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Thread: Global warming & geoengineering

  1. #1
    Member
    Registered: Aug 2009
    Location: thiefgold.com

    Global warming & geoengineering

    This week saw the hottest temperature ever recorded in history.

    Clearly, global warming is becoming more and more serious, and the powers that be won't do more than spouting platitudes about 'reducing emissions by X date', almost insinuating that the planet will return to normal by a certain year, to gaslight the masses into thinking they're doing something.

    At this point, I'm 100% in support of drastic geoengineering to fix this. So far, attempts to do this have been blocked, with the pretext that things might get worse if the process was stopped, and the usual 'we shouldn't be messing with the climate'. Yet, we're messing with the climate as we speak, by continuing to pump pollutants into the atmosphere.

    I understand we can't just stop polluting overnight, but it's to a point where even if we did, the planet would continue to warm up for another century or so, on account of all the carbon in the atmosphere. I think at this point, geoengineering is the only way to halt warming.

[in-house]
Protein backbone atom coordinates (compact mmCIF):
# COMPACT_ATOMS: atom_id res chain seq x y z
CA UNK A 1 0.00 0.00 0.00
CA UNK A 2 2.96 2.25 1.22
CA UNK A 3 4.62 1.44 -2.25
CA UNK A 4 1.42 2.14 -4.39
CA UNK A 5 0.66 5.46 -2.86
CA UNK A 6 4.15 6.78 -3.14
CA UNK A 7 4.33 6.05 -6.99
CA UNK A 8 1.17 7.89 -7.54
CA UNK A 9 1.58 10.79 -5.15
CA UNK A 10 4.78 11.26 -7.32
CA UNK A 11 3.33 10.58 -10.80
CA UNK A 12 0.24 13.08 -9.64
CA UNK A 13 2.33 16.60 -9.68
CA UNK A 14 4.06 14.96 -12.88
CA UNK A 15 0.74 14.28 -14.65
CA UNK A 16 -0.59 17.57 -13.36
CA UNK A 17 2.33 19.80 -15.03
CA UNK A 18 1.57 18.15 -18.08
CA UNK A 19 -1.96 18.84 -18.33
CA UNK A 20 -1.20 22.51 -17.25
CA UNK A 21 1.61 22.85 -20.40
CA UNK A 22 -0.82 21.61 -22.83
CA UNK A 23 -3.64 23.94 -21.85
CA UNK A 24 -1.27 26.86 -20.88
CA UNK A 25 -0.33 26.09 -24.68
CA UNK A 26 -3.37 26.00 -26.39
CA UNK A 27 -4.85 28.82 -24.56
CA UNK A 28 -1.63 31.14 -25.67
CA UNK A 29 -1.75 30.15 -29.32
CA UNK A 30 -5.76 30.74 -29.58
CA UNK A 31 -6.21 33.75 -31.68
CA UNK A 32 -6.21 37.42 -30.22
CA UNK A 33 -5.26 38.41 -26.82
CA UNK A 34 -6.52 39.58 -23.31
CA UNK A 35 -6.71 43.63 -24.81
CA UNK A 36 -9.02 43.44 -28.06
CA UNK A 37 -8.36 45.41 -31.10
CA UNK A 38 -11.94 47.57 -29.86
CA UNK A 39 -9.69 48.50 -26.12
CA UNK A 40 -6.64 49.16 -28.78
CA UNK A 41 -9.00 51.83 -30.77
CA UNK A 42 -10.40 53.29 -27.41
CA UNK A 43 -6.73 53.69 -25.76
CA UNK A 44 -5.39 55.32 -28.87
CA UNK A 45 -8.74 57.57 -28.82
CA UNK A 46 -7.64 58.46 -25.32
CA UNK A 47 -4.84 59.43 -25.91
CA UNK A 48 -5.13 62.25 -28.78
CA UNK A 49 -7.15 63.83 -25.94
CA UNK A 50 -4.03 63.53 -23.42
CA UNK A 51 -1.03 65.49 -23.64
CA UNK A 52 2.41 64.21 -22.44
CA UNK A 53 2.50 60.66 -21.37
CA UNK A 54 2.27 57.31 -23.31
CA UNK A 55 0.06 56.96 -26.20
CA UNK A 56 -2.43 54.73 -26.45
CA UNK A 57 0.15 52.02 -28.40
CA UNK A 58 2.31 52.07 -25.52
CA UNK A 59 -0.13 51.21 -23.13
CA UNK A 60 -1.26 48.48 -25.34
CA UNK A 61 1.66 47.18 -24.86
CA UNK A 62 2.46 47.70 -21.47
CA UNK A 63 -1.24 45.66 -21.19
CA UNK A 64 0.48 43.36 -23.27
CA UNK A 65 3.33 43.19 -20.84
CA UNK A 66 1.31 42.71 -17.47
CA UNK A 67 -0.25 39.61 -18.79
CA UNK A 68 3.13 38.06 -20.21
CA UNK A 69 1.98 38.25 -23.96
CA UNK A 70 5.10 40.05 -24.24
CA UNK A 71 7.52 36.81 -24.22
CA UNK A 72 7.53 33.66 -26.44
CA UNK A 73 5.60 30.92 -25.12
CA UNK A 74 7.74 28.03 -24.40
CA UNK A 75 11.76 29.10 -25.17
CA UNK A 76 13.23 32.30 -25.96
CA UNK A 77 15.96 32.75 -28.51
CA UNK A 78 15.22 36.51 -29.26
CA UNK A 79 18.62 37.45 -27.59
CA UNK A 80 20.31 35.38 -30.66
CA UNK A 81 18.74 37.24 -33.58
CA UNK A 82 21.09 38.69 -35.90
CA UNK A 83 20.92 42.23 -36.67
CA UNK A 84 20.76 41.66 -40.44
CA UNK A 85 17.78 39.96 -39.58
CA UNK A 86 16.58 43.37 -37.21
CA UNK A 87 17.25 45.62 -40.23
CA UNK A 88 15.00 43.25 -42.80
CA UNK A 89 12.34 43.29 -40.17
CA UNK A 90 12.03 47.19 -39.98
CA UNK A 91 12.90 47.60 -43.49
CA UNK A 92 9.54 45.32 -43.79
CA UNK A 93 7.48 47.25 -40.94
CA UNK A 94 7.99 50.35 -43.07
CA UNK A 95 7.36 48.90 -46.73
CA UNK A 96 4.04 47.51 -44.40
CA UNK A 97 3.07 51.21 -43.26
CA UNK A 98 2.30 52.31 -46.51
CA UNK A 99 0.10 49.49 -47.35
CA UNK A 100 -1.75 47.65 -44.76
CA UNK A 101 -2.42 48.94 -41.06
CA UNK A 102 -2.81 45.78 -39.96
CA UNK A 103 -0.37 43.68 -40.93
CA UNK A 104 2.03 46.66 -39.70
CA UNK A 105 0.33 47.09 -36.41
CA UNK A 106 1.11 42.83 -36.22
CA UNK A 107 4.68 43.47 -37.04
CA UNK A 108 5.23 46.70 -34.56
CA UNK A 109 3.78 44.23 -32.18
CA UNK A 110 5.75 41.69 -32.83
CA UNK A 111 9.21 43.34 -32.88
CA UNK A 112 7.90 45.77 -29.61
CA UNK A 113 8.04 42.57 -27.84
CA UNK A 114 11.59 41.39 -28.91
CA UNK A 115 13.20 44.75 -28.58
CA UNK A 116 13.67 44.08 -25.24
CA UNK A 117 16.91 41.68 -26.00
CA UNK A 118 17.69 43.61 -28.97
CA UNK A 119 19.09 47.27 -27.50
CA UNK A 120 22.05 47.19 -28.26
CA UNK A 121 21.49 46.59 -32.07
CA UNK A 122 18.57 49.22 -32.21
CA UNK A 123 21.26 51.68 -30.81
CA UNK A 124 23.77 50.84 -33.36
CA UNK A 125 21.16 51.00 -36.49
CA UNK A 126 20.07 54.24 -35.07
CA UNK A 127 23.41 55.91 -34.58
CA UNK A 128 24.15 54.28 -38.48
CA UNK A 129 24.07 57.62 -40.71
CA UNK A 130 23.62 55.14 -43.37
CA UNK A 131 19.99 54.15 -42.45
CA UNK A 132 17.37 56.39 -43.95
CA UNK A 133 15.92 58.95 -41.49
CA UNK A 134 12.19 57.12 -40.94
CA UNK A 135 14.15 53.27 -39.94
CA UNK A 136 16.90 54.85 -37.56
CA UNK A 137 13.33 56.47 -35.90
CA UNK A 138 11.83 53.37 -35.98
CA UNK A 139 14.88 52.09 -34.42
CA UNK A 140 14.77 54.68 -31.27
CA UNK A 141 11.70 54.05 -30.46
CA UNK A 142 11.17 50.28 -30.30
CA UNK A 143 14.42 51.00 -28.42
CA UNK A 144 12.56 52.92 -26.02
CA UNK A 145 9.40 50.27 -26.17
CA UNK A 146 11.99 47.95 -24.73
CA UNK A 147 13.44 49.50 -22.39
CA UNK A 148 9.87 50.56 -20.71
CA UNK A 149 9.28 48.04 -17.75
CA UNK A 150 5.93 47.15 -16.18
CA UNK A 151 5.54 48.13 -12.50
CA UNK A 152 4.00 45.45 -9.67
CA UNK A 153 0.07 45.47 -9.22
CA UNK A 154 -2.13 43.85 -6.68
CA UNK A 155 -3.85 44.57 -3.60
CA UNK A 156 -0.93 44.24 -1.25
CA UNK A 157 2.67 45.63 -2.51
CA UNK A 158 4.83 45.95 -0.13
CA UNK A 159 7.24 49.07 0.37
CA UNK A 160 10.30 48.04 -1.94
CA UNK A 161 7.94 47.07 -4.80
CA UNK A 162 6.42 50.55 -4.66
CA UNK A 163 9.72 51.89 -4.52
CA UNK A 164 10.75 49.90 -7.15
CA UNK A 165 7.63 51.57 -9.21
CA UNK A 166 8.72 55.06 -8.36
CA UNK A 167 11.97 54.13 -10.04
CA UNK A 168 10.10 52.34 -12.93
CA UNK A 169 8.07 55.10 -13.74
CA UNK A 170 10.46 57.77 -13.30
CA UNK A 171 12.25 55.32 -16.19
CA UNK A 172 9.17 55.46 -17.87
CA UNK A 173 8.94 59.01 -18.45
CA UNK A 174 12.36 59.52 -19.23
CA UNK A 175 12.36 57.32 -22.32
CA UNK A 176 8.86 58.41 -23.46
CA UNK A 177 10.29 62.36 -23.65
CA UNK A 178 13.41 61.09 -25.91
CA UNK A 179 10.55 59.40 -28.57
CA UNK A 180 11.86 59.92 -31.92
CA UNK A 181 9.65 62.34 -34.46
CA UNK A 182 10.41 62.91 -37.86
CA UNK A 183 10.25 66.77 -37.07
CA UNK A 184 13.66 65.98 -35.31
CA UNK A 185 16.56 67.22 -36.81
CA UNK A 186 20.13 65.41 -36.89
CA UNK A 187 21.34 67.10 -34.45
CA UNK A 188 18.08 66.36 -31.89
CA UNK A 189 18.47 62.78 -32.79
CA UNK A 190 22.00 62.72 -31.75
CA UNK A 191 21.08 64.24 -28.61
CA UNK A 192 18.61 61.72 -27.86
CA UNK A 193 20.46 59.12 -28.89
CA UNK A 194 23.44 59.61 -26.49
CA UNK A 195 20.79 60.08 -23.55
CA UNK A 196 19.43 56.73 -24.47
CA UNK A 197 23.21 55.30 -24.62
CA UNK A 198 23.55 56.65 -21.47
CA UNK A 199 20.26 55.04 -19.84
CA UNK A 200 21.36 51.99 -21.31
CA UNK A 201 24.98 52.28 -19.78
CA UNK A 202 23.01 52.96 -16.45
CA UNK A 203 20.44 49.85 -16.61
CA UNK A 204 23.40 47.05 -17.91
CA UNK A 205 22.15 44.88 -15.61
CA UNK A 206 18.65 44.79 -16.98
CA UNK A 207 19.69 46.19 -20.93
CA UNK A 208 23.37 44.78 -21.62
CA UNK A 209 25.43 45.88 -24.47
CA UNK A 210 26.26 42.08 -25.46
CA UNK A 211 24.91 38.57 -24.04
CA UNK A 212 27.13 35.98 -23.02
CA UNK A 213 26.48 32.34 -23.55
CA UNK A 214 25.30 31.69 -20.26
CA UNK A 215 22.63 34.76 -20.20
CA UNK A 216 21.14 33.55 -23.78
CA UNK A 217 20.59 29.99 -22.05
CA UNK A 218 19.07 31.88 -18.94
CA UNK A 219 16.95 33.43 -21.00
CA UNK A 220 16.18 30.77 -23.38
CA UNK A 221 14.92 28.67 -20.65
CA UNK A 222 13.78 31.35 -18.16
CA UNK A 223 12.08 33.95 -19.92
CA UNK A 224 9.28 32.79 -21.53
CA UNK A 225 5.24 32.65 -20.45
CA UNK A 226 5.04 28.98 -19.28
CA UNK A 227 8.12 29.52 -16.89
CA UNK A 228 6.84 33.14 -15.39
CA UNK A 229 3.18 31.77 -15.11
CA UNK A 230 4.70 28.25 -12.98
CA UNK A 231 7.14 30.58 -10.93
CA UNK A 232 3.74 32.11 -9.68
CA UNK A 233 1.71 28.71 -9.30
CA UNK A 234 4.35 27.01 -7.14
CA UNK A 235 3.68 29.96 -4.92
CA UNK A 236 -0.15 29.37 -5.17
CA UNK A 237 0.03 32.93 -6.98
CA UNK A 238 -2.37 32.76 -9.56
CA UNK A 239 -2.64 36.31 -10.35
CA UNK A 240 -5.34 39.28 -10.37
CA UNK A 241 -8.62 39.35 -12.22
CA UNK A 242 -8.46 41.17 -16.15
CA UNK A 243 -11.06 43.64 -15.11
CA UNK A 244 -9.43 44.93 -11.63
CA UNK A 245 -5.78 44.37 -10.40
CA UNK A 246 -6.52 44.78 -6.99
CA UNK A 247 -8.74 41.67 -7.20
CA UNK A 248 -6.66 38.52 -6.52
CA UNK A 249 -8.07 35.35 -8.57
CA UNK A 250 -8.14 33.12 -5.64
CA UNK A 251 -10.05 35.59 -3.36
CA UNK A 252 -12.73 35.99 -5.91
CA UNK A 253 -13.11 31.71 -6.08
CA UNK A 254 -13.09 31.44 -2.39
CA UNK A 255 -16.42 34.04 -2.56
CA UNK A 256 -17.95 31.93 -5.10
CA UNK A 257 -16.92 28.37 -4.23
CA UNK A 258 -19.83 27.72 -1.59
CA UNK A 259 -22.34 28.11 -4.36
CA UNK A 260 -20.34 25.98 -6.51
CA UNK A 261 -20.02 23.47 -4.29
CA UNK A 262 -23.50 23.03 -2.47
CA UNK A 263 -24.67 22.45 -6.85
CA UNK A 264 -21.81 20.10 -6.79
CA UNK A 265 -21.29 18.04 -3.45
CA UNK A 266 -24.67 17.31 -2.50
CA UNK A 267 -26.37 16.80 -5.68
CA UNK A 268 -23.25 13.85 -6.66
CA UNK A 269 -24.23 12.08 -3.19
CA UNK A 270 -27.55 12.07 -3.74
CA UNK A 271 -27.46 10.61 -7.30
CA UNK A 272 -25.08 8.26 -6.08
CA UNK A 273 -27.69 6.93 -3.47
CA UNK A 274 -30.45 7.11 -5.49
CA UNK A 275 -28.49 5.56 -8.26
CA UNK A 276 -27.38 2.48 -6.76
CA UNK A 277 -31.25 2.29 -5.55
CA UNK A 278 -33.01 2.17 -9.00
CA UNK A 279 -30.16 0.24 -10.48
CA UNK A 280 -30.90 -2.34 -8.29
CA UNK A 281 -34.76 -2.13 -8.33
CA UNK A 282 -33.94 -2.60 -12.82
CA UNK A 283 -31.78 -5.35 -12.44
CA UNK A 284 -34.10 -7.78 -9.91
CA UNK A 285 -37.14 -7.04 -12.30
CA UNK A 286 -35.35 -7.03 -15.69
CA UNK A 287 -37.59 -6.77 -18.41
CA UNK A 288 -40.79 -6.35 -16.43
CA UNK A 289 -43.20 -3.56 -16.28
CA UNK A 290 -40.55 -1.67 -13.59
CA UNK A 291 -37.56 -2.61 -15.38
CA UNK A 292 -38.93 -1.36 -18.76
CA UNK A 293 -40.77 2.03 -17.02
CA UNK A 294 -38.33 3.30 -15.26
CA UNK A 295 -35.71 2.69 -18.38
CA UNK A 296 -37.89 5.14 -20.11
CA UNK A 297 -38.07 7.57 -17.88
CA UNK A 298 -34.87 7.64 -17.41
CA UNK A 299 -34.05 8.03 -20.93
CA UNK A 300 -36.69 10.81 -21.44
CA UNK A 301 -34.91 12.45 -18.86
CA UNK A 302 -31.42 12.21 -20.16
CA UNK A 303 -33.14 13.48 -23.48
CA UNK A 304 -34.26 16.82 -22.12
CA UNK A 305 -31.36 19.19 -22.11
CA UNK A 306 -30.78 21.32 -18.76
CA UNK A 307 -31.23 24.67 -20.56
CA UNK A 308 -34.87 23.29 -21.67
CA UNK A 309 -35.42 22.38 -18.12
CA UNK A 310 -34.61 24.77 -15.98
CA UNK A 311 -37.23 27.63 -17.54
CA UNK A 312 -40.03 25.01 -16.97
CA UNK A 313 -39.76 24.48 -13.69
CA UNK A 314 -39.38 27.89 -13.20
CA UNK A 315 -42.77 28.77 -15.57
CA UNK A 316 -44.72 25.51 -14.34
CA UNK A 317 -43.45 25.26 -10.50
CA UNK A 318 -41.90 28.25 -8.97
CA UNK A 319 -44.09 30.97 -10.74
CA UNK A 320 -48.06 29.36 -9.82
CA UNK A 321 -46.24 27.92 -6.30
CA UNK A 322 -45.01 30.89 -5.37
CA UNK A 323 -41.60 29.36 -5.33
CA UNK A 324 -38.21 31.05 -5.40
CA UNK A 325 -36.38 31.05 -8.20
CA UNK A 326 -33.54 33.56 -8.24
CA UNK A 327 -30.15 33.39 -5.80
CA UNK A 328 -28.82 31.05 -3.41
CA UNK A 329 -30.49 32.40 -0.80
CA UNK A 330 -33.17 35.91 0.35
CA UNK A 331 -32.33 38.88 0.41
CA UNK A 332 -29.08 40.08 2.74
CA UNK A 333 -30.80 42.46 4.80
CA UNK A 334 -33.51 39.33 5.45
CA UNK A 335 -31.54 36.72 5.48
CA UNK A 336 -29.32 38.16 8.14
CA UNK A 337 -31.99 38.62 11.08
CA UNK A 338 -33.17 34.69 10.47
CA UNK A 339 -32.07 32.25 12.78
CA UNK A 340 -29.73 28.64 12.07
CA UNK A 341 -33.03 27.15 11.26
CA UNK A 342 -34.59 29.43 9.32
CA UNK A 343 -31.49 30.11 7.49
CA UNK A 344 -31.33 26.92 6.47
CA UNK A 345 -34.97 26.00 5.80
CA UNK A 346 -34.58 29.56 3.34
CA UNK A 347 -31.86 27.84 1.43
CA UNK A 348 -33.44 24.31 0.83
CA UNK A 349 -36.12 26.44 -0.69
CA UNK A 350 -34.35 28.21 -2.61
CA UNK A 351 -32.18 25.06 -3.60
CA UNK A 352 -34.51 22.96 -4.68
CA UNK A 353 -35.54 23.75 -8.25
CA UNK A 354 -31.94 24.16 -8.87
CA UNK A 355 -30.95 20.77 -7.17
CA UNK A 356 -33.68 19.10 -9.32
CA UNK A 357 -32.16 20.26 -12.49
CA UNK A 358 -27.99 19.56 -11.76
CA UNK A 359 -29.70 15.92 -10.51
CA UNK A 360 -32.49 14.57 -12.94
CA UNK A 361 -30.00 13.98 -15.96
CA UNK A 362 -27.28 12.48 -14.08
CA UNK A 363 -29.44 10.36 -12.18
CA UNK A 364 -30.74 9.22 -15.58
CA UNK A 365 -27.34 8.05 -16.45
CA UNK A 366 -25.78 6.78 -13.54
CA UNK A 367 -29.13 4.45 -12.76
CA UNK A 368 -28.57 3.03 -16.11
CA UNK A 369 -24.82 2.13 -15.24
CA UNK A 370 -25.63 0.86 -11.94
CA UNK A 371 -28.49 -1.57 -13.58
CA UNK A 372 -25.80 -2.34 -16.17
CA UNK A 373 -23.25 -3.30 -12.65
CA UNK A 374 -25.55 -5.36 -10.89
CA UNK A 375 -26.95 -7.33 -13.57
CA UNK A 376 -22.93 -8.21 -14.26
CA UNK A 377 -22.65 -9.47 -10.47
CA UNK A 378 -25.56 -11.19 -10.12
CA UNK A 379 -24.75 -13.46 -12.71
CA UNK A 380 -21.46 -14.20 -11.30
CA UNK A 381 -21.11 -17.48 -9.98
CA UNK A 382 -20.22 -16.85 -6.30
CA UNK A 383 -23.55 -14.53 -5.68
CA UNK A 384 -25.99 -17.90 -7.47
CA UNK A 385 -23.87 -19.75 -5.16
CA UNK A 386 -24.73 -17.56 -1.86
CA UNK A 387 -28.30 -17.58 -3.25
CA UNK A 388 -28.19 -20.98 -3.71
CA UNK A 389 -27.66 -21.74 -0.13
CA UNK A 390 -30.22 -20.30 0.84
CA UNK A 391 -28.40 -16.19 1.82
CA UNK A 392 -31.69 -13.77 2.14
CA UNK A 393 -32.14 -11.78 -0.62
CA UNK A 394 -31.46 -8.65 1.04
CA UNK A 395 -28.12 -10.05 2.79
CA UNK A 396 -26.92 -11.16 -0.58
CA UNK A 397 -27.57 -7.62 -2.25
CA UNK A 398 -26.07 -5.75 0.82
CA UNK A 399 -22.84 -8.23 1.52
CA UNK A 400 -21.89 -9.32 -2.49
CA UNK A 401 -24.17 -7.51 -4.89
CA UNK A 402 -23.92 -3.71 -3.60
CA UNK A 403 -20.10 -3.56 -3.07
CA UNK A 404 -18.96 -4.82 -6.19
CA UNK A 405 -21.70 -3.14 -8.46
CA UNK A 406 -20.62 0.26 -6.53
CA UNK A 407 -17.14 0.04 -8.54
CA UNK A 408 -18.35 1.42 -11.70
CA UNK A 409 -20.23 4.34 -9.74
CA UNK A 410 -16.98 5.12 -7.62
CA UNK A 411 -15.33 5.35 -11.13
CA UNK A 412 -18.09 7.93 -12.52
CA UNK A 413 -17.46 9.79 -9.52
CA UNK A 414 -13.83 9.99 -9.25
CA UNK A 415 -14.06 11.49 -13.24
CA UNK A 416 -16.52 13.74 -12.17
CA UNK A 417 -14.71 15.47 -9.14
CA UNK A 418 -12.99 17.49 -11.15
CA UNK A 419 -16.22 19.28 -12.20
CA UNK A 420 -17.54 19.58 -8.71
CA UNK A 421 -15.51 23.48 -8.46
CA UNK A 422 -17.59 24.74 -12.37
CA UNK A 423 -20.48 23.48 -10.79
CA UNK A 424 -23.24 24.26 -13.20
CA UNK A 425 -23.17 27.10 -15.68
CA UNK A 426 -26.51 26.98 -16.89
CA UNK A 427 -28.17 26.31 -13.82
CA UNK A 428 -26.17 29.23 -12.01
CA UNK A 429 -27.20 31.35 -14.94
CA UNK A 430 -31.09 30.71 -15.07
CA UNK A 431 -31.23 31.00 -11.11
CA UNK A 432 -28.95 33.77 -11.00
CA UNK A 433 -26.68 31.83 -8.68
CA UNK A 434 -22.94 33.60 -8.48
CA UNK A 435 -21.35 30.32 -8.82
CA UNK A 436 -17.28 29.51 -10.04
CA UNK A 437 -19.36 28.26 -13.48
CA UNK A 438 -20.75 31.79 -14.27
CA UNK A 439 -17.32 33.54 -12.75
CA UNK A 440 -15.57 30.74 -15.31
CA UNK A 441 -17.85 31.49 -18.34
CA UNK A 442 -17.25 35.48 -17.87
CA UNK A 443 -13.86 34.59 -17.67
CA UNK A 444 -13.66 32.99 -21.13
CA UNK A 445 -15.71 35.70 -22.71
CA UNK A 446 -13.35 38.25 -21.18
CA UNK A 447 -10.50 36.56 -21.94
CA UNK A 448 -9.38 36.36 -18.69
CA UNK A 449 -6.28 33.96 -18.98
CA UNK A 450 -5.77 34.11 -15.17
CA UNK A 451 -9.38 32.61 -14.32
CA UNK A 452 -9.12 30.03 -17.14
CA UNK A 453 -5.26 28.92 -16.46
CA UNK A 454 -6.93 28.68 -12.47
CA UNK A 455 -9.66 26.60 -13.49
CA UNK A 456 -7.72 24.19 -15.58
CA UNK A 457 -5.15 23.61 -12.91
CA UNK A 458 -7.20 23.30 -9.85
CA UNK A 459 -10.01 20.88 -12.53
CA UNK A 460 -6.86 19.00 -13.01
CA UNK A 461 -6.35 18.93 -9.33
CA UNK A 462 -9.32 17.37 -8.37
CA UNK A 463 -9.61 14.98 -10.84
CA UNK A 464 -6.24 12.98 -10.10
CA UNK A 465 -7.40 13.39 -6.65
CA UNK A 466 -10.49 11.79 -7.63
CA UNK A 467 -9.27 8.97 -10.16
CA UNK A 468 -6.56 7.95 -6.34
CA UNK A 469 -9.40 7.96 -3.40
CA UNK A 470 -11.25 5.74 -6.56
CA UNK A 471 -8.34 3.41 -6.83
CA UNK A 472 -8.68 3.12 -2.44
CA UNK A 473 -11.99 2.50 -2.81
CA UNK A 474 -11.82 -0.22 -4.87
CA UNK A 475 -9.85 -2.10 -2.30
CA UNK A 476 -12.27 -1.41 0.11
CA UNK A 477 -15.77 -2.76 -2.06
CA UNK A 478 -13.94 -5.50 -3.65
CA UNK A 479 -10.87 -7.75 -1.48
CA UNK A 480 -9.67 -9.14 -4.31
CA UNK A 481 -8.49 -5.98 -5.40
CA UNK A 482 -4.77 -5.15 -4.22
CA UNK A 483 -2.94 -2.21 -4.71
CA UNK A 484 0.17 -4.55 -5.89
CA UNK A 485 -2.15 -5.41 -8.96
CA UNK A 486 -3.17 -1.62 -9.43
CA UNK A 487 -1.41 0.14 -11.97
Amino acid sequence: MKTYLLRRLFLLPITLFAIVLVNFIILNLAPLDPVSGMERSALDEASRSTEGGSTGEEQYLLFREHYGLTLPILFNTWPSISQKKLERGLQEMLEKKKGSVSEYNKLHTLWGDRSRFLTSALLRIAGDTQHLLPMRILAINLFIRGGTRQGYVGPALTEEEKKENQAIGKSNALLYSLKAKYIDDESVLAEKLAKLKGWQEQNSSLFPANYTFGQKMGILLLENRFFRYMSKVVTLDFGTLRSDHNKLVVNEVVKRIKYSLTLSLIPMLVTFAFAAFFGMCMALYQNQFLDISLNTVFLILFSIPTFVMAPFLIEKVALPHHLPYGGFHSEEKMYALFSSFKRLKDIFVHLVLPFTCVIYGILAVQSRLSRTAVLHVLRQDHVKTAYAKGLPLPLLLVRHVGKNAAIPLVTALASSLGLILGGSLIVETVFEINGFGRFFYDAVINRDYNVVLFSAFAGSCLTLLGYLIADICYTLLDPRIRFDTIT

PS: I'm against carbon taxes on citizens. It's not up to me or you to give up our hard earned cash to supposedly fix the mess; it's up to politicians to actually do something themselves, instead of watching the world collapse from their air conditioned mansions.

  2. #2
    Moderator
    Registered: Jan 2003
    Location: NeoTokyo
    Time to trot out this meme.



    A more ominous one says:
    > This is the hottest summer of my life.
    > This will be the coolest summer of the rest of your life.

    Reducing carbon emissions is still orders of magnitude cheaper and more efficient than drastic geoengineering. I haven't researched it very deeply though, so I'm open to hearing out different options.

    A carbon tax isn't "giving up" anything. It's "paying the cost of production", which is a negative externality that needs to be internalized into the market price of goods like any other cost of production. There could be several ways to internalize the costs, a tax, litigation, a social insurance fund, etc. But sooner or later it has to be done in one way or another. The costs have to be paid, and it's either by the producers, consumers, or victims, and the victims are the most innocent.